3. Awesome post Jacquelynne. Love this line: "You never know where your dreams, patience and perseverance will take you."

    Am going to share this post with my readers later this week.


  4. What a WONDERFUL, wonderful post! I loved reading about your process and the hard work that goes into all that we see. First I'd like to say that maybe it was best that you didn't work with the fabric company that treated you so rudely - what would they be like in later exchanges and would you have been happy with them? There is really no excuse for rudeness - we are all human and have feelings - I guess we can give her the benefit of doubt and say she was having a bad day? Anyway - good for you going with Henry Glass - doesn't it make you fee good to know you can be treated with the respect you deserve?! About the "overnight" success - I tend not to ever believe those stories - you have to work hard to get recognized in just about any business - life just isn't that easy. And God wants us to work hard so we can learn the good from the bad. I'm glad you shared your rejection stories - we all have them and it really shows the type of person you are by the way you respond to them. I think you are pretty darn normal to feel saddened by the rejection - you've poured your heart and soul into your work (we can tell!!) - it IS pretty personal. But you have persevered and look at your success! Your work is amazing and people all over the world are finding that out!! I've enjoyed reading about you - you've shared your talent with us and now your heart. Thank you for that - it must have been hard to press publish! But you did and I for one am thankful for that.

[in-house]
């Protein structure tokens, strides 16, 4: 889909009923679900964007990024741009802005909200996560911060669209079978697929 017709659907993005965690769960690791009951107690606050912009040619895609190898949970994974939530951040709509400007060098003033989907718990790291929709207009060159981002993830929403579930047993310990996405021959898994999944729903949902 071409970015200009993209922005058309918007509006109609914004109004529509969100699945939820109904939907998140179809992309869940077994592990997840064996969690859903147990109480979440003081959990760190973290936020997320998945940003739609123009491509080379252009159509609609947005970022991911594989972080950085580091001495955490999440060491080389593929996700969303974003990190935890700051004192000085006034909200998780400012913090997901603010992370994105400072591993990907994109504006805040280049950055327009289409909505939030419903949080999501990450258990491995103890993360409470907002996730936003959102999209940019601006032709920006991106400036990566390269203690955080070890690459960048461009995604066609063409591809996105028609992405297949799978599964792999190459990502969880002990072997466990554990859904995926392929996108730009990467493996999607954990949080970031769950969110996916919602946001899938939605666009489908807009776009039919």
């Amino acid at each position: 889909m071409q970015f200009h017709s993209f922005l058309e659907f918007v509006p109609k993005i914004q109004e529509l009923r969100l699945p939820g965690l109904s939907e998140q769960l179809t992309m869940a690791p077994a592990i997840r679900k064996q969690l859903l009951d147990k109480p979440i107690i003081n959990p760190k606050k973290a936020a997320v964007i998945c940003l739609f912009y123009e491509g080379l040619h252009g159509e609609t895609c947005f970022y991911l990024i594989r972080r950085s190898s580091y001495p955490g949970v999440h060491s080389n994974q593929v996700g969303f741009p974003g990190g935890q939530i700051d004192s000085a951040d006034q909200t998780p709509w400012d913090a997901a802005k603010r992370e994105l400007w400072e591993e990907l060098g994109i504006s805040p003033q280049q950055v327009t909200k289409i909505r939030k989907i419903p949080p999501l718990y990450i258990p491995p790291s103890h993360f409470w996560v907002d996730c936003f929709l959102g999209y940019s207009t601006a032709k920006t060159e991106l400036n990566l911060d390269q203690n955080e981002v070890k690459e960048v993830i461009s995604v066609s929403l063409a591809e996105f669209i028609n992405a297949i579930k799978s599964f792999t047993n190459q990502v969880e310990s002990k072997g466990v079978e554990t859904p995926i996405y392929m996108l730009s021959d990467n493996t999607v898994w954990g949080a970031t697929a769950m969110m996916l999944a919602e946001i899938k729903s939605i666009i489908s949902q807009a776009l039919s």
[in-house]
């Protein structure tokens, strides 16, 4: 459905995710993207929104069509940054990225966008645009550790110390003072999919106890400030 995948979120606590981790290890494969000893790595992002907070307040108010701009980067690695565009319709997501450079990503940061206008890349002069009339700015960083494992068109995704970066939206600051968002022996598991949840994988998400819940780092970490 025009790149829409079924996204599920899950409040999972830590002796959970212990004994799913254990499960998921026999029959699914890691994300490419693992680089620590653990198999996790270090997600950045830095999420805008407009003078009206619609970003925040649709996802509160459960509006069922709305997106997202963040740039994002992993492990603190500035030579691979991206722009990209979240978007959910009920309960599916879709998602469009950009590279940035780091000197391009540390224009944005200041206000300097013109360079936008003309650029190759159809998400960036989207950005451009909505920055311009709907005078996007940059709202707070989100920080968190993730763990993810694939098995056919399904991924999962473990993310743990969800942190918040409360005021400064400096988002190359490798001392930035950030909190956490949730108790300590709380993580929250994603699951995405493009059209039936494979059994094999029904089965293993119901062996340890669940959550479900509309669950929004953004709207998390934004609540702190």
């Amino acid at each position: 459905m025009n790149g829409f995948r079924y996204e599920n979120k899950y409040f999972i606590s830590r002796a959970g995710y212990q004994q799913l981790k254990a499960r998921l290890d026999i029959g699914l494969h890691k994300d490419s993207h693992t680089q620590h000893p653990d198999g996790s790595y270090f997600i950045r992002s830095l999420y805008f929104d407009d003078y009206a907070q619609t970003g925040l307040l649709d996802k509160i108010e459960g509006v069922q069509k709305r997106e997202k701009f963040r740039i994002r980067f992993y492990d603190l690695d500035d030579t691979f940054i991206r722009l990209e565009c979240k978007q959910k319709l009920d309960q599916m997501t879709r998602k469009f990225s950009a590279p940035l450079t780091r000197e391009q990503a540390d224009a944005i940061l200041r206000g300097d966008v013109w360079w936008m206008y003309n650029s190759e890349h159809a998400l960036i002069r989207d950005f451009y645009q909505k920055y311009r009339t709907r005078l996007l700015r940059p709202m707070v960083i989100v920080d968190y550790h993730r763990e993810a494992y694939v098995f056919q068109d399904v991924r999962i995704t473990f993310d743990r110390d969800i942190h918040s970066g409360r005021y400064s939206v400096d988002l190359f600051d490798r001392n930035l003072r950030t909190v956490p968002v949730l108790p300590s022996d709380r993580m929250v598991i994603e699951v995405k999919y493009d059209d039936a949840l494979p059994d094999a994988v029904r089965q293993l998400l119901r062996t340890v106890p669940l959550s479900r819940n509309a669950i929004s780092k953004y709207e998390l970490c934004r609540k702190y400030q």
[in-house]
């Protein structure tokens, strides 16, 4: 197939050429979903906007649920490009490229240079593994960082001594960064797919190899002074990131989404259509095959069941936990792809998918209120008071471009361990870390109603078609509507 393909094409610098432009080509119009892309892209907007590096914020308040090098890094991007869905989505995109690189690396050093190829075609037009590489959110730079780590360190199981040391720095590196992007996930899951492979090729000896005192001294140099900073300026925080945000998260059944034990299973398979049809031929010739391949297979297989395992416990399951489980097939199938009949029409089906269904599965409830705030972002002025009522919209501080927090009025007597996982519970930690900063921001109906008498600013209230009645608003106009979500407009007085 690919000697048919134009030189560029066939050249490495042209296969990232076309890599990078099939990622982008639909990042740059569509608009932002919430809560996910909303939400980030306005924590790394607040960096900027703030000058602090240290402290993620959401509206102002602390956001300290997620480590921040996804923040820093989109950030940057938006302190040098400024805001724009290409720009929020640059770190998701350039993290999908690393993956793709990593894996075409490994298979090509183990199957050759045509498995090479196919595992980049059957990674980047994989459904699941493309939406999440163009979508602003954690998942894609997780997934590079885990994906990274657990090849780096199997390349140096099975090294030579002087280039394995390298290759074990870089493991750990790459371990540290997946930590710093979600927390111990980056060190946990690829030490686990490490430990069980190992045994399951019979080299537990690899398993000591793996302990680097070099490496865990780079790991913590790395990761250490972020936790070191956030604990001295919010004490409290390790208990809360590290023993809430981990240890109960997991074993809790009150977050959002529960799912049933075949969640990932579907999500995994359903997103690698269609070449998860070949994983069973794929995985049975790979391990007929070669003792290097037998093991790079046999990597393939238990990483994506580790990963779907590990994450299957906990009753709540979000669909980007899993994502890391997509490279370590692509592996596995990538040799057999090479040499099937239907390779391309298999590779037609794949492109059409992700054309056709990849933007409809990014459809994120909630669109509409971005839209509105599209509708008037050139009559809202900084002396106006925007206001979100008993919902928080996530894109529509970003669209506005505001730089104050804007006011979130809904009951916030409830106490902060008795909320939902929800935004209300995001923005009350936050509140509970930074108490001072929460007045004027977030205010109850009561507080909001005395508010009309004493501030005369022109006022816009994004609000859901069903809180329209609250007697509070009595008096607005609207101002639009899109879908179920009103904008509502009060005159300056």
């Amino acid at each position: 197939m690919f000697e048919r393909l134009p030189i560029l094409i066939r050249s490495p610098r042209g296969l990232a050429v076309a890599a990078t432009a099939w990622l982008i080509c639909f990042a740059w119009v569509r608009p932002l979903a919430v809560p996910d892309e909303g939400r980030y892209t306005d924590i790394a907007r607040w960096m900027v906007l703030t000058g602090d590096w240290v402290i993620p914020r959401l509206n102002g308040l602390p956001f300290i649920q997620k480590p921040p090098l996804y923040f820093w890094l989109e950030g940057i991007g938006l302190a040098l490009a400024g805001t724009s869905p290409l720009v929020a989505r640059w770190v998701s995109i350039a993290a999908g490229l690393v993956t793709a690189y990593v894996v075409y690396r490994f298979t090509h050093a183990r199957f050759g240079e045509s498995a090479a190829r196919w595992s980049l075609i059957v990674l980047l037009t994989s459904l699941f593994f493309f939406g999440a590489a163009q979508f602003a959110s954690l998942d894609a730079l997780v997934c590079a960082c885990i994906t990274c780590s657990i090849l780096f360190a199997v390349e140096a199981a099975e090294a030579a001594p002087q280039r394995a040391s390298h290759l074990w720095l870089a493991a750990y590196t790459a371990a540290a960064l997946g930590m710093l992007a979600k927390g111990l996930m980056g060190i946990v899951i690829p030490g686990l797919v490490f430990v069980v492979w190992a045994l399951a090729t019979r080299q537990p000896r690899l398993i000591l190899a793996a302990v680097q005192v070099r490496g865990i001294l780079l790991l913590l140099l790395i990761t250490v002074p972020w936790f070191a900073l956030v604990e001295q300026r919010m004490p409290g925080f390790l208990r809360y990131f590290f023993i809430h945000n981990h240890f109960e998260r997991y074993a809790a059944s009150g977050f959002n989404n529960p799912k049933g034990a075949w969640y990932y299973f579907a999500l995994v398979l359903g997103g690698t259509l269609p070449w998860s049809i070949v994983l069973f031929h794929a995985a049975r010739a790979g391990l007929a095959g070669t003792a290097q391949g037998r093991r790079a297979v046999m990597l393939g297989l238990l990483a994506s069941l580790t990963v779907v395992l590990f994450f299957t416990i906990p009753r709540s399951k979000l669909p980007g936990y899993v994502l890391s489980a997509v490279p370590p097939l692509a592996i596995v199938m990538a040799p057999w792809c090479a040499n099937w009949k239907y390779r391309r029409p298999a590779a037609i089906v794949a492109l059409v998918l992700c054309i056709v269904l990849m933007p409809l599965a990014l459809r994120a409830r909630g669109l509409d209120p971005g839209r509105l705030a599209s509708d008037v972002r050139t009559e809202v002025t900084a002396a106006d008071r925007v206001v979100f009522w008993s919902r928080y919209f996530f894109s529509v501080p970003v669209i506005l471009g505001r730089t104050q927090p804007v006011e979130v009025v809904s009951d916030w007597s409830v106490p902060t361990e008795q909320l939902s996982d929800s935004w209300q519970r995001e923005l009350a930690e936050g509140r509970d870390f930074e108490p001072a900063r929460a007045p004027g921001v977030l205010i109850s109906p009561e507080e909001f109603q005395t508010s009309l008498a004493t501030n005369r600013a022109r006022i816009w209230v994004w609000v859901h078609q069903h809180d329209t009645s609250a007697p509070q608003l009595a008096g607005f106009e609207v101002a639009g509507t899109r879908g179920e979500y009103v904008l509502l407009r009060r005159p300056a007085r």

5. Thank you for your honestly.

    Everything in life is hard work, if it was easy, why would we be here?

    Businesses are built on foundations of little steps and big tumbles. It is how we rise up from the tumbles that makes us more successful.

    I don't think you ever "arrive", if you did you would be done, right? If you and your business is always growing, you are always learning and meeting new challenges. This is continuing success and a very happy productive and honorable life.